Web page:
Increasing steel prices and higher output will result in moderate revenue growth.
Los Angeles, CA (PRWEB) May 14, 2013
The global economic crisis resulted in a dramatic reduction in demand for iron and steel. When activity in construction and manufacturing markets (the primary markets for industry products) took a steep fall, sales for the Iron and Steel Manufacturing industry also contracted. However, after revenue plummeted 50.1% in 2009, it quickly rebounded in 2010 and 2011. As the economy slowly improved, demand for automobiles, which are largely composed of steel inputs, revived and bolstered industry demand. Though continued weakness in developed nations caused brief dip in 2012, revenue is anticipated to recover 2.2% to total $115.6 billion in 2013 on the back of rebounding demand. “Despite remarkable growth in 2010 and 2011, the industry's five-year revenue performance is offset by the steep declines of 2009, averaging an annual decrease of 3.2% over the five years to 2013,” says IBISWorld industry analyst Agiimaa Kruchkin. In 2009, downstream US demand from automobile manufacturing and commercial construction plunged 36.5% and 29.7%, respectively, while steel prices dropped 25.1% in response to declining global demand. During 2010 and 2011, prices recovered strongly as demand from the industry's major markets bounced back. However, because near-term economic growth in Europe and the United States remained uncertain, steel prices dropped again in 2012, hurting revenue. As the economic issues linger through 2013, steel prices are expected to decline marginally during the year.
Production also fell during the past five years due to recessionary efforts to reduce costs through scrap-steel recycling. When the recession hit and demand fell, manufacturers slashed production levels to preserve profit margins. However, output recovered markedly in 2010 and 2011 and is expected to continue rising through 2013 despite the drop in 2012. Increased international competition will characterize the next five years for the industry. This trend, combined with frequent merger and acquisition activity, will likely reduce the number of enterprises operating in the United States even further, though not as rapidly as the past five years. Over the five years to 2018, fluctuating but generally increasing steel prices and higher output will drive revenue growth. This growth will be minimal, however, compared with the iron and steel industries of competing leading nations.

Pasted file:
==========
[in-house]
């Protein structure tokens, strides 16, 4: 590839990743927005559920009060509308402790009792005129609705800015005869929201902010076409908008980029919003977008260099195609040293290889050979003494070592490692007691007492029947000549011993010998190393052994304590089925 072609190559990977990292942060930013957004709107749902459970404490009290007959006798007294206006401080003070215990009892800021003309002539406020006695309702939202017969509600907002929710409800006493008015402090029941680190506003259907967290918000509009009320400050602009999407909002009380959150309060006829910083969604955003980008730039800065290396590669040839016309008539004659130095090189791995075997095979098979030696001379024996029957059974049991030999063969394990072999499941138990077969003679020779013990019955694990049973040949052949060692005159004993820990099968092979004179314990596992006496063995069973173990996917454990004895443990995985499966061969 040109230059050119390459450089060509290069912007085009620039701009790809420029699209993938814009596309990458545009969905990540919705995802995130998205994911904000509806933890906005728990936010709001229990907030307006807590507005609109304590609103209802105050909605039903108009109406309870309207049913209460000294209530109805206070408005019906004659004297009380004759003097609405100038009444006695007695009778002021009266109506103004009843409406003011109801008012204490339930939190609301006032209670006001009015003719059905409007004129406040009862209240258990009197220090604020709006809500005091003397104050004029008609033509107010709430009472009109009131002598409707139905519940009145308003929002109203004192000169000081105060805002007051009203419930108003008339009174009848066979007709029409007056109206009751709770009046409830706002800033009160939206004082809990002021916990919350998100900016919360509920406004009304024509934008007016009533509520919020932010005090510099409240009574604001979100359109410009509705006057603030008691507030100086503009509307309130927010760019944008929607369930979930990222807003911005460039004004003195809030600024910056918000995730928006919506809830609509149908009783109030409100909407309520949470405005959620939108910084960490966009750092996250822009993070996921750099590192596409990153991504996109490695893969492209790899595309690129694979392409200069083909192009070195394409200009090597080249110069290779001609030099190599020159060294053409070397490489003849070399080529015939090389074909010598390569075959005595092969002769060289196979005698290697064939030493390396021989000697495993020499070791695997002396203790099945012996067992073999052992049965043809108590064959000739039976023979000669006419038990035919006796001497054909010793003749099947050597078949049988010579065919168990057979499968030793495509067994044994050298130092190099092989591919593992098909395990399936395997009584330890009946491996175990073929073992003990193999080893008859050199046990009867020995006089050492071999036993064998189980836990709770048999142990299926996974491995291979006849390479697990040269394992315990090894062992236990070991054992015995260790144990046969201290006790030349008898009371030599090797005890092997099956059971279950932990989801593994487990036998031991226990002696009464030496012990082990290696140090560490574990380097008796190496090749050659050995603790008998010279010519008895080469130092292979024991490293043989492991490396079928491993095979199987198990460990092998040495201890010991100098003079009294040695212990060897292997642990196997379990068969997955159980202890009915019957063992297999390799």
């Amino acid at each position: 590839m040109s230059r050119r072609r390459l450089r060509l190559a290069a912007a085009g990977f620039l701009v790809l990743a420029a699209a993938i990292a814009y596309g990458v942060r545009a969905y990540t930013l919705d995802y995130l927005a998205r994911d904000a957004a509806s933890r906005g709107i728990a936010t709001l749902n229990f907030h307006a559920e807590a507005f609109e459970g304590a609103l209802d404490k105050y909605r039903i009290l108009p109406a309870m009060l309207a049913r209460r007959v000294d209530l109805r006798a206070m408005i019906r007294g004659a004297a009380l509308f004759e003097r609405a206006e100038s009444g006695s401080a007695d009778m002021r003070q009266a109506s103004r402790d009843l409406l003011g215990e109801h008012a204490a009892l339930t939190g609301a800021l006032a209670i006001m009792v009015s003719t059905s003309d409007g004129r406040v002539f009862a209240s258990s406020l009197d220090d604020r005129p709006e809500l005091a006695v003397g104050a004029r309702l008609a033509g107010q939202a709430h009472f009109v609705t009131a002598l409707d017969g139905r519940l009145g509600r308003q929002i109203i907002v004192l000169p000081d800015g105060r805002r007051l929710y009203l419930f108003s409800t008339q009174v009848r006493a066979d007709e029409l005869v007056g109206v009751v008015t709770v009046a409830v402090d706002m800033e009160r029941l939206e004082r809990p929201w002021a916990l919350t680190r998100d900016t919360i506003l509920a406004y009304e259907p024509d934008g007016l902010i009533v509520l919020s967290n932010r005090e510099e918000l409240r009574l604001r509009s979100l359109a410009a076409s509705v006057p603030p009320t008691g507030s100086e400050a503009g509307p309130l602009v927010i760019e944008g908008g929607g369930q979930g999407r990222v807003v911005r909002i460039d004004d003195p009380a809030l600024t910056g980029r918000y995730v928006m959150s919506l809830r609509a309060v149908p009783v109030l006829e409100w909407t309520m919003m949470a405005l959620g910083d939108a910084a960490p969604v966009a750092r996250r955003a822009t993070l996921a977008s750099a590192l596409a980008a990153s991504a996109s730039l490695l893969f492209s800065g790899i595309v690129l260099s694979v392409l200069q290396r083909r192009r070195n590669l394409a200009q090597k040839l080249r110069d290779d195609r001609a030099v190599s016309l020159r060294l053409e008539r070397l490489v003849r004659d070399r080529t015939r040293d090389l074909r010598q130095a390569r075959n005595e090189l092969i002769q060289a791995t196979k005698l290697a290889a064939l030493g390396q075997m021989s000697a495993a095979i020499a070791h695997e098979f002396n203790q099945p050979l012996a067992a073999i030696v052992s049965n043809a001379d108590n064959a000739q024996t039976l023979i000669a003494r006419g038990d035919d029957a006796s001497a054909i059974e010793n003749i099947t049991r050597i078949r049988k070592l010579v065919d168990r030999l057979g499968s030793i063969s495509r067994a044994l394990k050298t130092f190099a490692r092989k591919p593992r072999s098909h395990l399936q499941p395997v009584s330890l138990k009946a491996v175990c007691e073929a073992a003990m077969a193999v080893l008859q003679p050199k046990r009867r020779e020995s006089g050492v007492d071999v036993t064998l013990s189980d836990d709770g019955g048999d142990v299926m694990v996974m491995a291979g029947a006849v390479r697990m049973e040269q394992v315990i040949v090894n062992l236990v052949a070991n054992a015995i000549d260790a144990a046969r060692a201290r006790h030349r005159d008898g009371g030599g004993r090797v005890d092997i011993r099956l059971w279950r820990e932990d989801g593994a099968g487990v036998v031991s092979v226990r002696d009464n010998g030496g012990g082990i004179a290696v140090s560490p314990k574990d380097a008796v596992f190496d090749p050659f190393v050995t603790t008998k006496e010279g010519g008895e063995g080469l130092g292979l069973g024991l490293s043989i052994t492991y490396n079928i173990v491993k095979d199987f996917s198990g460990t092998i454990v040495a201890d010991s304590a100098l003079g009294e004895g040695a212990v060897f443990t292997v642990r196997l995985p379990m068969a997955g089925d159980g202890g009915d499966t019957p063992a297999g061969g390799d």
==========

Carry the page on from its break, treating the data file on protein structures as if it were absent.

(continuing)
The Iron and Steel Manufacturing industry is moderately concentrated, with the four largest players accounting for an estimated 52.3% of industry revenue. Over the past decade, concentration has increased due to industry restructuring and merger activity, which occurred heavily in the early part of the decade. In addition, multiple smaller firms either exited or were acquired by larger companies during the economic crisis. In the five years to 2013, the total number of industry firms is projected to decline sharply. According to Kruchkin, this steep fall can be largely attributed to declines over 2008 and 2009, when more than 100 companies exited the industry altogether as they failed to stay afloat during the recession. The period also allowed large, more profitable companies to acquire struggling competitors. Consolidation, and therefore industry concentration, is expected to continue an upward trend in the next five years. This results from increasing global competition for domestic customers, as well as rising input costs. Consolidation has been the solution for many firms because larger and more diversified operations can reduce costs through economies of scale and mitigate the risk of negative product or market segment conditions. For more information, visit IBISWorld’s Iron and Steel Manufacturing in the US industry report page.
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IBISWorld industry Report Key Topics
This industry manufactures pig iron, steel and ferroalloys. Pig iron may be manufactured in a blast furnace or via newer direct-reduction methods. Steel may be manufactured in basic oxygen furnaces (newly made steel) or in electric arc furnaces (recycled steel). The industry also includes firms that manufacture basic steel shapes (e.g. bars, plates, rods, sheets, strips and wire) or form pipes and tubes from steel they have produced themselves.
Key External Drivers
Industry Life Cycle
Products & Markets
Products & Services
Globalization & Trade
Market Share Concentration
Key Success Factors
Cost Structure Benchmarks
Barriers to Entry
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